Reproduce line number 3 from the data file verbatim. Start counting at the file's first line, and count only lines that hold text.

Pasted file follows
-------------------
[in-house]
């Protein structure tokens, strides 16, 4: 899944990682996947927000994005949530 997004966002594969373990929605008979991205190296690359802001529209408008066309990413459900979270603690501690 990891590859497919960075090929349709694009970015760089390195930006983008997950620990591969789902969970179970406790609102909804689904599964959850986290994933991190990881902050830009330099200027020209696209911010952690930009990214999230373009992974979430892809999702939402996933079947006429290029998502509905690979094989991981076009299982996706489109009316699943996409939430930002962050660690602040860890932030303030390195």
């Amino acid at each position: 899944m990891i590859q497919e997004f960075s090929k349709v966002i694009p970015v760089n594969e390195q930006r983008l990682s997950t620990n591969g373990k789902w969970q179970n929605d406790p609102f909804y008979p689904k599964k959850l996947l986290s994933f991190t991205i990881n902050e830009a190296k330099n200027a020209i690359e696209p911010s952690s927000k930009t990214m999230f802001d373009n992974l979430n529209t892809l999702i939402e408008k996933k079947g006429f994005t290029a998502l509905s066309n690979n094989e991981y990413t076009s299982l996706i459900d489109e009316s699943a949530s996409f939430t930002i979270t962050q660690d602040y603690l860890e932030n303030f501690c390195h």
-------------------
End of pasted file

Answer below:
């Amino acid at each position: 899944m990891i590859q497919e997004f960075s090929k349709v966002i694009p970015v760089n594969e390195q930006r983008l990682s997950t620990n591969g373990k789902w969970q179970n929605d406790p609102f909804y008979p689904k599964k959850l996947l986290s994933f991190t991205i990881n902050e830009a190296k330099n200027a020209i690359e696209p911010s952690s927000k930009t990214m999230f802001d373009n992974l979430n529209t892809l999702i939402e408008k996933k079947g006429f994005t290029a998502l509905s066309n690979n094989e991981y990413t076009s299982l996706i459900d489109e009316s699943a949530s996409f939430t930002i979270t962050q660690d602040y603690l860890e932030n303030f501690c390195h």